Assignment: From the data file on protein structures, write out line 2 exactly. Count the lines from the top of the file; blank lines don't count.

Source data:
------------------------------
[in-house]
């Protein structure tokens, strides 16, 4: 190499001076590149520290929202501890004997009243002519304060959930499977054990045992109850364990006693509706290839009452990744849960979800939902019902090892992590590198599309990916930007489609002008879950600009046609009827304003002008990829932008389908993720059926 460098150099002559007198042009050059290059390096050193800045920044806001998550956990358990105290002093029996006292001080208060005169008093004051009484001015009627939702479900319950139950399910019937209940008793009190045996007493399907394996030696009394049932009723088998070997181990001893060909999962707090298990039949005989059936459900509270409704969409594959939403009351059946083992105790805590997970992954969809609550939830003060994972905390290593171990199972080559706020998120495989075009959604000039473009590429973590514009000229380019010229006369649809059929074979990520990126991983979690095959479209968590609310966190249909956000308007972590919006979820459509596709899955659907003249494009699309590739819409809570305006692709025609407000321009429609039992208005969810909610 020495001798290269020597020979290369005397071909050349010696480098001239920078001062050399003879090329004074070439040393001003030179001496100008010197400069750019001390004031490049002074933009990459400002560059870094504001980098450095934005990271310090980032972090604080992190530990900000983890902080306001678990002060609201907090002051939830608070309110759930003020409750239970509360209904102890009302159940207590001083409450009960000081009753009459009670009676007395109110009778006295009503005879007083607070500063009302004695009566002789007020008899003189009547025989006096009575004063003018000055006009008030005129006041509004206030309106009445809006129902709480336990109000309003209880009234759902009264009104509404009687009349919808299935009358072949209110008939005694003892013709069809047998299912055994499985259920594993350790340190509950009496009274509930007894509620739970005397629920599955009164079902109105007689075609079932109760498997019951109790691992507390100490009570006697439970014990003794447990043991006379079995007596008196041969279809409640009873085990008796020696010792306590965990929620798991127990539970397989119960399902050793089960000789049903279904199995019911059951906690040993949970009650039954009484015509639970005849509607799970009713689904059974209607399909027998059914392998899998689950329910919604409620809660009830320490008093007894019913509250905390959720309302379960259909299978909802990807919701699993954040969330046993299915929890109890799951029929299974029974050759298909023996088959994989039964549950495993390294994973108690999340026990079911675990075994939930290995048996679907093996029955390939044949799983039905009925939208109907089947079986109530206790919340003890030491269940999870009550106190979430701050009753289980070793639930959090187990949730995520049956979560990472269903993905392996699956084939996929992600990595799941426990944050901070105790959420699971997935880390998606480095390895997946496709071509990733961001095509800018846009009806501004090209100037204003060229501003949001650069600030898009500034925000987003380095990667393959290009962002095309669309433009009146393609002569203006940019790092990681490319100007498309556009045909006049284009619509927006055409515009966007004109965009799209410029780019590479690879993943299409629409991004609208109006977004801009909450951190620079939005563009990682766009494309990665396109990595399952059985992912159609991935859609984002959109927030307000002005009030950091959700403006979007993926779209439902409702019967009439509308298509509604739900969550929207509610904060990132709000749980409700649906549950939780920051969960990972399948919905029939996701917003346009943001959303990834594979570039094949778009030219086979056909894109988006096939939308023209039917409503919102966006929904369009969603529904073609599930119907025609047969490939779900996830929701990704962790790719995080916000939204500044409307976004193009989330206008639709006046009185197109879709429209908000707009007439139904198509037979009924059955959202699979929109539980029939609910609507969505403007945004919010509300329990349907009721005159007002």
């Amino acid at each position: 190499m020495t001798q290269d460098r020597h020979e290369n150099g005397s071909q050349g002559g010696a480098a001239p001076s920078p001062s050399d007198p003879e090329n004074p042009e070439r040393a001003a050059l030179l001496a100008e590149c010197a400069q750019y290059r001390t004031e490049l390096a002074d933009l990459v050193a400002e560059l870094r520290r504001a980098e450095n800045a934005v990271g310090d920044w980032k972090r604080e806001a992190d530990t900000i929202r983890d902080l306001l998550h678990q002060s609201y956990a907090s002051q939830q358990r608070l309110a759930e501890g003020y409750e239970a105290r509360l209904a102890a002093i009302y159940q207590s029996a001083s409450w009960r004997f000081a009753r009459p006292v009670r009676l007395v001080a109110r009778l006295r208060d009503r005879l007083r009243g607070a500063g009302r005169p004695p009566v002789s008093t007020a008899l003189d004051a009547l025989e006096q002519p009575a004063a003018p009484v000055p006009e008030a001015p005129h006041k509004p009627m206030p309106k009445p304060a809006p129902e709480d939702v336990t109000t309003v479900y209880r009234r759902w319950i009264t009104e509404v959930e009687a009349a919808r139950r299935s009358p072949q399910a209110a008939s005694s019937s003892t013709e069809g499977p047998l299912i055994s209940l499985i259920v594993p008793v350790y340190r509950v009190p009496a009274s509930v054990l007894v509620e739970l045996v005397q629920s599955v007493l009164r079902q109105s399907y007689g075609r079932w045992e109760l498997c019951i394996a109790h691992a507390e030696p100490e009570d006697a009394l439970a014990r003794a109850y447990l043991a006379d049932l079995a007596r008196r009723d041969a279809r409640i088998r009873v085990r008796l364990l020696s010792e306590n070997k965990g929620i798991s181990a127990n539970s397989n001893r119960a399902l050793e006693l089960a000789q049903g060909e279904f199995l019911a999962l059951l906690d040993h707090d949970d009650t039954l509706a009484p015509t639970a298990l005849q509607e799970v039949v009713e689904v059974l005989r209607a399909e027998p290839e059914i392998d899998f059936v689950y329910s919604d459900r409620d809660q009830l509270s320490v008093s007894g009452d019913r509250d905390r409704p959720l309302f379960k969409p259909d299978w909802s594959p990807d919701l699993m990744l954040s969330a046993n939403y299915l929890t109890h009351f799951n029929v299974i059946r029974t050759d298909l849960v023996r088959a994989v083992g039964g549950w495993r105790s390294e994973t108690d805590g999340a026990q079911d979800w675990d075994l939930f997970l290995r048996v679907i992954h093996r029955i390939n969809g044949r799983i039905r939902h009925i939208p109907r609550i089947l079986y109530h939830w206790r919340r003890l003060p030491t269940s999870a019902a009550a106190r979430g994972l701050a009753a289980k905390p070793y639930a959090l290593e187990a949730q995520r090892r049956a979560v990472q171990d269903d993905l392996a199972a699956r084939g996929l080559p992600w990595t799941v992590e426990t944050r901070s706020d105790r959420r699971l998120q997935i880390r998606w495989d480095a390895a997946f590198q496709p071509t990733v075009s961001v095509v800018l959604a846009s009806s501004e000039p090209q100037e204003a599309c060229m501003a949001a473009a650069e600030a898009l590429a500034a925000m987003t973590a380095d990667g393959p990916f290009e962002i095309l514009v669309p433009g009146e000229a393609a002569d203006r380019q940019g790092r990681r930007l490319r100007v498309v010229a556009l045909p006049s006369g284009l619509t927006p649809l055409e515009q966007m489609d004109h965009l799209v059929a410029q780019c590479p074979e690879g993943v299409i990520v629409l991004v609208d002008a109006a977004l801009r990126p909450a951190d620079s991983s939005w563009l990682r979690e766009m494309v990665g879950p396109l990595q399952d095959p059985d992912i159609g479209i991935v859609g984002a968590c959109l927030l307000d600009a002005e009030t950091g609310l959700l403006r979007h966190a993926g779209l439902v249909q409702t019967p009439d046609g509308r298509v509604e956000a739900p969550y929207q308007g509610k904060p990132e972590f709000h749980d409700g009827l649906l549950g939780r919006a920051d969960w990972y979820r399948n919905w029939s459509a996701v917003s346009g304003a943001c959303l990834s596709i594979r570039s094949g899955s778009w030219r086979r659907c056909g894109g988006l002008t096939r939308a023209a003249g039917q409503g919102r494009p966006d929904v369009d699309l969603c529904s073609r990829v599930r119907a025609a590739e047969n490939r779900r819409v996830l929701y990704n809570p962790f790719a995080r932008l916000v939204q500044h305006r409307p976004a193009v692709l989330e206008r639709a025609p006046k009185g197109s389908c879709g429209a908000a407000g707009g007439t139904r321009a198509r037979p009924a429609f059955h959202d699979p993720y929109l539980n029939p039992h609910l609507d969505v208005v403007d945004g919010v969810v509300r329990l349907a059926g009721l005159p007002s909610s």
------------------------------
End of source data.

């Protein structure tokens, strides 16, 4: 190499001076590149520290929202501890004997009243002519304060959930499977054990045992109850364990006693509706290839009452990744849960979800939902019902090892992590590198599309990916930007489609002008879950600009046609009827304003002008990829932008389908993720059926 460098150099002559007198042009050059290059390096050193800045920044806001998550956990358990105290002093029996006292001080208060005169008093004051009484001015009627939702479900319950139950399910019937209940008793009190045996007493399907394996030696009394049932009723088998070997181990001893060909999962707090298990039949005989059936459900509270409704969409594959939403009351059946083992105790805590997970992954969809609550939830003060994972905390290593171990199972080559706020998120495989075009959604000039473009590429973590514009000229380019010229006369649809059929074979990520990126991983979690095959479209968590609310966190249909956000308007972590919006979820459509596709899955659907003249494009699309590739819409809570305006692709025609407000321009429609039992208005969810909610 020495001798290269020597020979290369005397071909050349010696480098001239920078001062050399003879090329004074070439040393001003030179001496100008010197400069750019001390004031490049002074933009990459400002560059870094504001980098450095934005990271310090980032972090604080992190530990900000983890902080306001678990002060609201907090002051939830608070309110759930003020409750239970509360209904102890009302159940207590001083409450009960000081009753009459009670009676007395109110009778006295009503005879007083607070500063009302004695009566002789007020008899003189009547025989006096009575004063003018000055006009008030005129006041509004206030309106009445809006129902709480336990109000309003209880009234759902009264009104509404009687009349919808299935009358072949209110008939005694003892013709069809047998299912055994499985259920594993350790340190509950009496009274509930007894509620739970005397629920599955009164079902109105007689075609079932109760498997019951109790691992507390100490009570006697439970014990003794447990043991006379079995007596008196041969279809409640009873085990008796020696010792306590965990929620798991127990539970397989119960399902050793089960000789049903279904199995019911059951906690040993949970009650039954009484015509639970005849509607799970009713689904059974209607399909027998059914392998899998689950329910919604409620809660009830320490008093007894019913509250905390959720309302379960259909299978909802990807919701699993954040969330046993299915929890109890799951029929299974029974050759298909023996088959994989039964549950495993390294994973108690999340026990079911675990075994939930290995048996679907093996029955390939044949799983039905009925939208109907089947079986109530206790919340003890030491269940999870009550106190979430701050009753289980070793639930959090187990949730995520049956979560990472269903993905392996699956084939996929992600990595799941426990944050901070105790959420699971997935880390998606480095390895997946496709071509990733961001095509800018846009009806501004090209100037204003060229501003949001650069600030898009500034925000987003380095990667393959290009962002095309669309433009009146393609002569203006940019790092990681490319100007498309556009045909006049284009619509927006055409515009966007004109965009799209410029780019590479690879993943299409629409991004609208109006977004801009909450951190620079939005563009990682766009494309990665396109990595399952059985992912159609991935859609984002959109927030307000002005009030950091959700403006979007993926779209439902409702019967009439509308298509509604739900969550929207509610904060990132709000749980409700649906549950939780920051969960990972399948919905029939996701917003346009943001959303990834594979570039094949778009030219086979056909894109988006096939939308023209039917409503919102966006929904369009969603529904073609599930119907025609047969490939779900996830929701990704962790790719995080916000939204500044409307976004193009989330206008639709006046009185197109879709429209908000707009007439139904198509037979009924059955959202699979929109539980029939609910609507969505403007945004919010509300329990349907009721005159007002």